The Booktopia Book Guru asks
author of Unlock Your Style
Ten Terrifying Questions
1. To begin with why don’t you tell us a little bit about yourself – where were you born? Raised? Schooled?
I was born, raised and schooled in regional Queensland – Maryborough – a town once famous for having the most pubs per capita in Queensland and now famous for being the birthplace of Mary Poppins’ author P.L. Travers.
2. What did you want to be when you were twelve, eighteen and thirty? And why?
12: A teacher. I’m from a family of teachers. It was pretty much all I knew.
18: A journalist. I was in my first year of uni and studying journalism. My school guidance officer had told me since I was good at English that I should give it a go. Something I did give a go for 20 years.
30: A magazine editor. It had always been a dream but life had taken me a different way. I was lucky that new opportunities at the newspaper where I worked came my way and I edited a weekly glossy magazine.
3. What strongly held belief did you have at eighteen that you do not have now?
I believed that you went into the profession that you trained/studied for and stayed there. Today I’ve proved that’s not the case and this and the next generation of professionals will show us that life will be a series of career chapters.
4. What were three big events – in the family circle or on the world stage or in your reading life, for example – you can now say, had a great effect on you and influenced you in your career path?
1. I grew up in a family that treasured books and encouraged us to read. My Dad was head of English at my high school and he always said to me, “it doesn’t matter what you read as long as you read something”. Words – reading and writing them – were always valued.
2. Leaving the country town in which I grew up and heading to Brisbane to go to university will always be a defining moment in my life. Meeting life-long friends, learning that the world really is a big one – there for the taking – and embracing my journalism degree have had an effect to this day.
3. Deciding in 2008 to leave my relatively secure job as a journalist when the first of the media redundancies started was a big, big move on my part. I’d always played it safe. Instead I decided to back myself and start my own business. I’m so glad I did.
5. Considering the innumerable electronic media avenues open to you – blogs, online newspapers, TV, radio, etc – why have you chosen to write a book? Aren’t they obsolete?
My book has come about because of my blog so I think they sit well together. Unlock Your Style started as a series on my blog, became a self-published e-book and was then picked up by Hachette and expanded into a book form. My readers were excited about that – they told me they love reading my blog every day but also haven’t lost the love of holding a physical book.
6. Please tell us about your latest book…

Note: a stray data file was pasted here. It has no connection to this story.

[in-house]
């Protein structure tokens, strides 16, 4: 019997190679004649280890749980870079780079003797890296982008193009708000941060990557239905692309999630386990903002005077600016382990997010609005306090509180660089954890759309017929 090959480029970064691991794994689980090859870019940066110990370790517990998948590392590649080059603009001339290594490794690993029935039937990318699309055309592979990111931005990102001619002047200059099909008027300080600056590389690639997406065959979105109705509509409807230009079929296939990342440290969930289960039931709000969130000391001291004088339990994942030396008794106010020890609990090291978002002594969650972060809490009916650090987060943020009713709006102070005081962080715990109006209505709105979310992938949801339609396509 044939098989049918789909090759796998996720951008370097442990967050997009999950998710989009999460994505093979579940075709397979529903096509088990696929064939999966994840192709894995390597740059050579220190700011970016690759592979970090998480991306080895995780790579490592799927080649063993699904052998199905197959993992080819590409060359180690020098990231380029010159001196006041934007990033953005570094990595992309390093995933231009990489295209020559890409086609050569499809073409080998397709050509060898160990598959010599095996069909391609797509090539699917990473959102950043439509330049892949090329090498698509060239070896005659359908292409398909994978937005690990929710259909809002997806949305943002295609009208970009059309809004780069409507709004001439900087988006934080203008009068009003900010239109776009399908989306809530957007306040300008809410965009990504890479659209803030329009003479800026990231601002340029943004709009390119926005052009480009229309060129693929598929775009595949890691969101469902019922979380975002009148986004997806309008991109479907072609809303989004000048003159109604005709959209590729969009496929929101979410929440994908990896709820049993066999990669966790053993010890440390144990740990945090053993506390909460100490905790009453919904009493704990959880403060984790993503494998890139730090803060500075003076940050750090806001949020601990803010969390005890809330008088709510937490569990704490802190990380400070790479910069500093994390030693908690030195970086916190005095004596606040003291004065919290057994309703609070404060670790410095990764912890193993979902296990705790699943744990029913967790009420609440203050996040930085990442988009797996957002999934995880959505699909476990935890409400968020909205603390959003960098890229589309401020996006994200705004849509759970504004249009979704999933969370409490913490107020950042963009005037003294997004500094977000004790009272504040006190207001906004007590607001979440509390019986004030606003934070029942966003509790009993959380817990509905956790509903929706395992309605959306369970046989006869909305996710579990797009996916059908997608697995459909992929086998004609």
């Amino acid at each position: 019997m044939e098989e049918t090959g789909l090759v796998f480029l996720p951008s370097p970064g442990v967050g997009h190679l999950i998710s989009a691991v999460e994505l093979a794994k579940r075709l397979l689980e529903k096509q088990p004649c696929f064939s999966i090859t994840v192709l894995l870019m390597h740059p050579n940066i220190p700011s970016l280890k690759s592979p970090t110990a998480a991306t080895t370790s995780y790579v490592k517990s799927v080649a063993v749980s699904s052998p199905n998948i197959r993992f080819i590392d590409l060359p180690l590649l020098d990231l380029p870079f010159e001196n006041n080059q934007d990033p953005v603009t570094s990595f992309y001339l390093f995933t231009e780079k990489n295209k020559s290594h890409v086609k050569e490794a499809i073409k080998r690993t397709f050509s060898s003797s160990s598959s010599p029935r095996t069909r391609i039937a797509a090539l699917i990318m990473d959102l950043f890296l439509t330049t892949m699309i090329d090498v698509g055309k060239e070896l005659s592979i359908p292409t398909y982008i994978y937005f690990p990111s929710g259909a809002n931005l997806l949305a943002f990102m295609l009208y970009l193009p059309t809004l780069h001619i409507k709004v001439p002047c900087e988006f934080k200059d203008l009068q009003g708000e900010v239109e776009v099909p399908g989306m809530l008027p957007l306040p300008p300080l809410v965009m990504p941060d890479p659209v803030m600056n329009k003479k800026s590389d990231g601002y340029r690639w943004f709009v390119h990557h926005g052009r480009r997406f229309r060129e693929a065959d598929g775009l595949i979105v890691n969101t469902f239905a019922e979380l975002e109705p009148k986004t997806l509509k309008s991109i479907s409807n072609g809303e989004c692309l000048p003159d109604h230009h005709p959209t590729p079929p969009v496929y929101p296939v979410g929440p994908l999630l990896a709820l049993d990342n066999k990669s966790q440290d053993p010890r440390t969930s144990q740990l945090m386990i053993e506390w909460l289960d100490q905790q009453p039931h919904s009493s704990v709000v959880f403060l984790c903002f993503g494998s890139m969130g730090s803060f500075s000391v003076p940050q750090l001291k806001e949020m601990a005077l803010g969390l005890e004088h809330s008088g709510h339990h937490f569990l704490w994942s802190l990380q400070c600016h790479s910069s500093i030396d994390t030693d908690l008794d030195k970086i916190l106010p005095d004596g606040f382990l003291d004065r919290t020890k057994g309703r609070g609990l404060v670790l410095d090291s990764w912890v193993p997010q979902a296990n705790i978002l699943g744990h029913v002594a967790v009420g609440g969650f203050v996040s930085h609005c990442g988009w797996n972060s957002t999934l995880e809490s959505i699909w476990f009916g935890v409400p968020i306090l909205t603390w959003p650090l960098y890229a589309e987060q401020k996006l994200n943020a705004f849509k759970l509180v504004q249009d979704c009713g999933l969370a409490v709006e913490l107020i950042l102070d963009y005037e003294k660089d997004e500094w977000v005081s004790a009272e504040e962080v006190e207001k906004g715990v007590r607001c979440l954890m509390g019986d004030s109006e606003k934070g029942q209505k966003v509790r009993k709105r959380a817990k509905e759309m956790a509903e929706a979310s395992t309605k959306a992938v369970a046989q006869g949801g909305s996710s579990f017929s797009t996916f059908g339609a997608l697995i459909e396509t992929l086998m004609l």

Busy women are crying out for help in creating or re-discovering their personal style. I know this from the thousands who read my blog each month and the number of emails I receive asking for advice. It’s more than just clothes and lippy. How we present ourselves for any particular day or occasion can affect our confidence levels.
My aim with Unlock Your Style is to take women on a simple process to find a confidence that will help them take on whatever the day throws at them. The format is part workbook, part stories (embarrassing style stories included) and part visual.
7. If your work could change one thing in this world – what would it be?
If just one woman feels more confident returning to the workforce, leaving to become a mum, going on a first date after a broken relationship or just in the every day by reading Unlock Your Style, then my job is done. The ripple effect of that confidence will spill over into her family and community life.
8. Whom do you most admire and why?
My girlfriends who are in business always inspire me. We support each other in times of stress and celebrate in times of victory. Without them this would be a very lonely business journey.
My goal every day is to be able to combine my work with my family life in a way that’s flexible but still exciting and challenging for me. If I’m meeting that then I’m ready for any opportunities that might come my way. I plan out my weeks and months but I don’t have a five-year-plan. What I’m doing now as a full-time blogger (and now author) didn’t exist as an opportunity five years ago. Who knows what the next five years will bring?
10. What advice do you give aspiring writers?
Start a blog. Don’t wait for someone to publish you. Publish yourself. The very act of writing on daily basis will improve the way you write and by building a community around your blog you’ll be more attractive to a potential publisher.
Nikki, thank you for playing.